This study had some limitations. Since the study was conducted on postmortem tissue, the effects of inflammation from the underlying cause of death cannot be excluded. In addition, our study population was relatively small, limiting methods for grouping cytokine expression patterns. Therefore, we needed to classify the expression patterns in all cases, including schizophrenia and control groups. Our findings must be confirmed via postmortem examination in a larger brain cohort.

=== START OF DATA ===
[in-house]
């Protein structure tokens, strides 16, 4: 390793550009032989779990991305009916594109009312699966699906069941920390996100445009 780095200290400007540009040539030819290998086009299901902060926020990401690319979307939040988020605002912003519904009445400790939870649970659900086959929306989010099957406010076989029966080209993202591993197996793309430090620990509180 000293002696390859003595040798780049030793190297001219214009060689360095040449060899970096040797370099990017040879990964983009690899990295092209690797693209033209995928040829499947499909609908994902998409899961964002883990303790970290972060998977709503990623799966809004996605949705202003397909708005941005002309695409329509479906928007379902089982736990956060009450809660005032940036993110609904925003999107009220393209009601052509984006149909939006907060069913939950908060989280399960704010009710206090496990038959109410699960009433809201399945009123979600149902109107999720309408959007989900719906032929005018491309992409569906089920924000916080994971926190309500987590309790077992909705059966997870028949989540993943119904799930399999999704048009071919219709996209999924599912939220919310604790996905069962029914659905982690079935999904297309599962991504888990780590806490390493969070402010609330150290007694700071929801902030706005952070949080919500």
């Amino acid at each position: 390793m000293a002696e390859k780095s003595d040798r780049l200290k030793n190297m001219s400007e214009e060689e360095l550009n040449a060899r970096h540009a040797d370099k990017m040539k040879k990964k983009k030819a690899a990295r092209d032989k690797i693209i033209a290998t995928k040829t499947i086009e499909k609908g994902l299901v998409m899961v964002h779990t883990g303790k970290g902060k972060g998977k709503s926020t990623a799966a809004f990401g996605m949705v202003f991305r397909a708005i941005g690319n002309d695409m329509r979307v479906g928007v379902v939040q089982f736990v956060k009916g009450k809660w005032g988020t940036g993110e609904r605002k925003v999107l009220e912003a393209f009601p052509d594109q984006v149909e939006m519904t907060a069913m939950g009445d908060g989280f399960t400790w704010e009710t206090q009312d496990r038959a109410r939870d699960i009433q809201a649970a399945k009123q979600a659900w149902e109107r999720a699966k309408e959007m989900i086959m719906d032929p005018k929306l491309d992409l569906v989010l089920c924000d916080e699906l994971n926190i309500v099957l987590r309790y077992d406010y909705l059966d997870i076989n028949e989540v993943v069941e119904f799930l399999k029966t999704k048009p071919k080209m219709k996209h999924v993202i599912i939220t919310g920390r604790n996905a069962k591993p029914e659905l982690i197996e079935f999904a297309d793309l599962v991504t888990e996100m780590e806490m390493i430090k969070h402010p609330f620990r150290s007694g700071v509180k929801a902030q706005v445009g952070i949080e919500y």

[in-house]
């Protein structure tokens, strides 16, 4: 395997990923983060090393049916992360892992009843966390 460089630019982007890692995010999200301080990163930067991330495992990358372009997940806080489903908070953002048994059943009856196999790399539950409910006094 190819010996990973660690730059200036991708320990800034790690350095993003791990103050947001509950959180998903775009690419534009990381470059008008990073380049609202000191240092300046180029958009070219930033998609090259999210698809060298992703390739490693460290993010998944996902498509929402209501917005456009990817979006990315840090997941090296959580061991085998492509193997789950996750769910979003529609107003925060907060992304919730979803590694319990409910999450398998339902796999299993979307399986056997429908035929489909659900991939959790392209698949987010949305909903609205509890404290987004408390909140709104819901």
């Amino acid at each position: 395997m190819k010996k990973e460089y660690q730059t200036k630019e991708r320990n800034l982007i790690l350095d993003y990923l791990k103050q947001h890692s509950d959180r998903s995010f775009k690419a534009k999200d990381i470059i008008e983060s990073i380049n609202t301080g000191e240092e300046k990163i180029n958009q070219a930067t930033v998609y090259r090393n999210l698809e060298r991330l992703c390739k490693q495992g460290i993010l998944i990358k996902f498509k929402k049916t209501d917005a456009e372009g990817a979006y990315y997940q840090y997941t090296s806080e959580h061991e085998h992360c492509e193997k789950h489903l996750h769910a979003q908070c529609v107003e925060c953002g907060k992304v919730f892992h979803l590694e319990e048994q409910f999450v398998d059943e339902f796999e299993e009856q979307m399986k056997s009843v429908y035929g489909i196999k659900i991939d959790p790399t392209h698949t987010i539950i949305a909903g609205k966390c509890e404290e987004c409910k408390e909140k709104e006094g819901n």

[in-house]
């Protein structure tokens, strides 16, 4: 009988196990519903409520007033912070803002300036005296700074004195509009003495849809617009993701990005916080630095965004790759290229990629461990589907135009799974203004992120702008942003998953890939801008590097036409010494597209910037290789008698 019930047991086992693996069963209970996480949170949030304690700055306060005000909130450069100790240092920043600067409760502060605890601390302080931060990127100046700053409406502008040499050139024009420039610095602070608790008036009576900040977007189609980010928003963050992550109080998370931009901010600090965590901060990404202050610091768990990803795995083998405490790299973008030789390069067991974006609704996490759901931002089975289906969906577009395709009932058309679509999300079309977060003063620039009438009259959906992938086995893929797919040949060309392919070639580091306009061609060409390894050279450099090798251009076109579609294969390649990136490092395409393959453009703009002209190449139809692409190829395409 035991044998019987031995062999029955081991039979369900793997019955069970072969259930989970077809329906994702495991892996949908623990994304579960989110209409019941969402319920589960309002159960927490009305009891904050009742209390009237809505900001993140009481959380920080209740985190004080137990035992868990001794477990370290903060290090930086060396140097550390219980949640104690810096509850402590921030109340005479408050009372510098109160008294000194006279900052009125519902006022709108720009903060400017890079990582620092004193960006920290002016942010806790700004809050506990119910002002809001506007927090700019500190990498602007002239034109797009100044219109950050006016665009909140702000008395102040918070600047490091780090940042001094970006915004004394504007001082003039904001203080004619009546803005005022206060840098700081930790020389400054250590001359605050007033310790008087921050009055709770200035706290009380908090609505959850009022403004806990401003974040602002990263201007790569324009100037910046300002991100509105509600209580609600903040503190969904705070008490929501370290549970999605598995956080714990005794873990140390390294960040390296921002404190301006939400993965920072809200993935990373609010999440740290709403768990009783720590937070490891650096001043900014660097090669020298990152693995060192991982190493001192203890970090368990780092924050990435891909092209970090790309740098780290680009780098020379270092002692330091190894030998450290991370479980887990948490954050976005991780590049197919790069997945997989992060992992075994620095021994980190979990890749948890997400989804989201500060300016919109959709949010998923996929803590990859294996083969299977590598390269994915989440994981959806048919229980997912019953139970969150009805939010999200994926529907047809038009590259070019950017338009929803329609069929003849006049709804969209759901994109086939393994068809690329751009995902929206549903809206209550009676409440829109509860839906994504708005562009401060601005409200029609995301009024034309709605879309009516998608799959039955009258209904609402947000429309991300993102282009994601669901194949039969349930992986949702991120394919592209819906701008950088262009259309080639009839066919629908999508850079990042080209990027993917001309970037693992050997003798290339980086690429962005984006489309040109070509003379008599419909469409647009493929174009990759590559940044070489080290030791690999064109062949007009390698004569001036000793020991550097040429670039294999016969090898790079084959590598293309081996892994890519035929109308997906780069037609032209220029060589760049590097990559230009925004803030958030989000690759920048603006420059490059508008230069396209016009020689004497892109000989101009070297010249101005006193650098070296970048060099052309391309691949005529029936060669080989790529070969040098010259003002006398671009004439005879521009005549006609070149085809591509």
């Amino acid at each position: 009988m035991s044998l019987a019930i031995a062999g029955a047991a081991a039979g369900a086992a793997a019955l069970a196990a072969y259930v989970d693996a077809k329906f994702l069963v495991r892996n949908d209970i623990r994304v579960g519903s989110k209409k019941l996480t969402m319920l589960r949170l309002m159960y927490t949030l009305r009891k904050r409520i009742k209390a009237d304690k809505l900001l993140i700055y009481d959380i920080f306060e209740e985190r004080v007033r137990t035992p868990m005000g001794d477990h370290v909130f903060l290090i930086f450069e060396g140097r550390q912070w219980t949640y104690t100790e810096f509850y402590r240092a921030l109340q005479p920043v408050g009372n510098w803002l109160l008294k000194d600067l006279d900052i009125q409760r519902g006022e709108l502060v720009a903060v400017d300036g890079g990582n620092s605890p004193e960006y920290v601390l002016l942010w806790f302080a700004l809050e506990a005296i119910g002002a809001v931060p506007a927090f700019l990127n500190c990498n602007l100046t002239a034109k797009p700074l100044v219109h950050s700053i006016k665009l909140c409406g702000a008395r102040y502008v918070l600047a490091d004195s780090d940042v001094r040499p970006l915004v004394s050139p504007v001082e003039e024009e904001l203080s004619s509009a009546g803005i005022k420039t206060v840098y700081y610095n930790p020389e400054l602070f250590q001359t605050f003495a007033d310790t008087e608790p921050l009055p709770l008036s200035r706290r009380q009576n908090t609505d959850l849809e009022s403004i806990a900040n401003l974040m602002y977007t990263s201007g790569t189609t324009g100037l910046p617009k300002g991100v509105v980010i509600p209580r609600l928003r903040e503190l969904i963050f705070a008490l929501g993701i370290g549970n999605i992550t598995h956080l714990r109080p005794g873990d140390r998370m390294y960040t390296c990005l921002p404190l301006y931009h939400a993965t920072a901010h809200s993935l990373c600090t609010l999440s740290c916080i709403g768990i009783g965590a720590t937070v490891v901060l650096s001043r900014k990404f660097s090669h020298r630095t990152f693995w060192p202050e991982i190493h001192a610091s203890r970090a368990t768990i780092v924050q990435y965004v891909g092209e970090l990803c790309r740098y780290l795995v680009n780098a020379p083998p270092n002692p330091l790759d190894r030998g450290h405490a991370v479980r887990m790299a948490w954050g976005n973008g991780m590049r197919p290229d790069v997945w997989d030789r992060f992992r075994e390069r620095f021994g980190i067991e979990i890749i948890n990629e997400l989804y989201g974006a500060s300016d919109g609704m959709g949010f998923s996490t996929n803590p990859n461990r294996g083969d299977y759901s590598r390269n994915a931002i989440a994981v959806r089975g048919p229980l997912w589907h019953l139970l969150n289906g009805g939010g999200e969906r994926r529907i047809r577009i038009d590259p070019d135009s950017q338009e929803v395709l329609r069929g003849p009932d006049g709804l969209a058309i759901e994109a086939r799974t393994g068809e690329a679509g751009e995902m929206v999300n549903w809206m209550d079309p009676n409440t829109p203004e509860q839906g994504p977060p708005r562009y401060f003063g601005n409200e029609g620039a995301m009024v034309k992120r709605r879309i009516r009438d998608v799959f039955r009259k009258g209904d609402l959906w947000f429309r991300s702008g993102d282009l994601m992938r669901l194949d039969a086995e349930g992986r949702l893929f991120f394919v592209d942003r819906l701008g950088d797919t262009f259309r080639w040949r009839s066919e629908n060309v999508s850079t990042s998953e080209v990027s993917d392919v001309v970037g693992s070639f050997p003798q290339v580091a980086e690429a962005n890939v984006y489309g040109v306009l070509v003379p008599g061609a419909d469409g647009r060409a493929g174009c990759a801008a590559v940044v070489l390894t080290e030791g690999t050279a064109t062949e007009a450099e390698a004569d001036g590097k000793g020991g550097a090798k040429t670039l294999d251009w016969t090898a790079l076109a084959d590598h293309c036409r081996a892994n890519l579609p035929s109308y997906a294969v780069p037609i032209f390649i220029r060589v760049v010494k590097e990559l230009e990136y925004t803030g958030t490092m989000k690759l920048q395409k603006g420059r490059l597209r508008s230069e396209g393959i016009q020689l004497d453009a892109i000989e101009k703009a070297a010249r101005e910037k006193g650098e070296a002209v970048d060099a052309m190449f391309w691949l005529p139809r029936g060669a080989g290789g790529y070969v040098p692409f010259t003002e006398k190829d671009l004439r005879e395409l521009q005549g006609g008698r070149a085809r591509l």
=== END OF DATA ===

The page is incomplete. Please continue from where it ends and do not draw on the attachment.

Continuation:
Some of the inflammatory mediators that could not be quantified might show their low expressions in the STG. According to the data of the HPA RNA-sequencing normal tissues project (31), mRNA expression of the same inflammatory mediators as above seem to be also expressed at very low levels in the cerebral cortex, such as eotaxin, IFN-γ, IL-17, IL-2, IL-3, IL-4, IL-5, and MDC (CCL22). However, two recent papers that performed a multiplex protein analysis of inflammatory mediators with brain tissue were able to detect IL2 (32) and IFN-γ (33). There may have been a certain degree of uncertainty of affinity between the panel and brain tissue lysate in this study, as no previous studies have yet performed measurements using this panel in postmortem brain tissue. To confirm the validity of this measurement, we performed a correlation analysis between the protein and mRNA expression levels using preliminary incomplete mRNA expression data for only schizophrenia cases. A significant positive correlation was found in five of 20 molecules after performing Spearman's rank correlation test (GCSF: r = 0.62, p < 0.01; IL-15: r = 0.55, p = 0.01; IL-1β: r = 0.37, p = 0.03; IL-6: r = 0.51, p = 0.02; MCP: r = 0.77, p <0.01). It is known that changes in the mRNA levels do not always reflect those of protein levels (34); therefore, we considered that this measurement was valid. However, further research is warranted to compare the mRNA expression level of inflammatory mediators measured in this study among case–controls.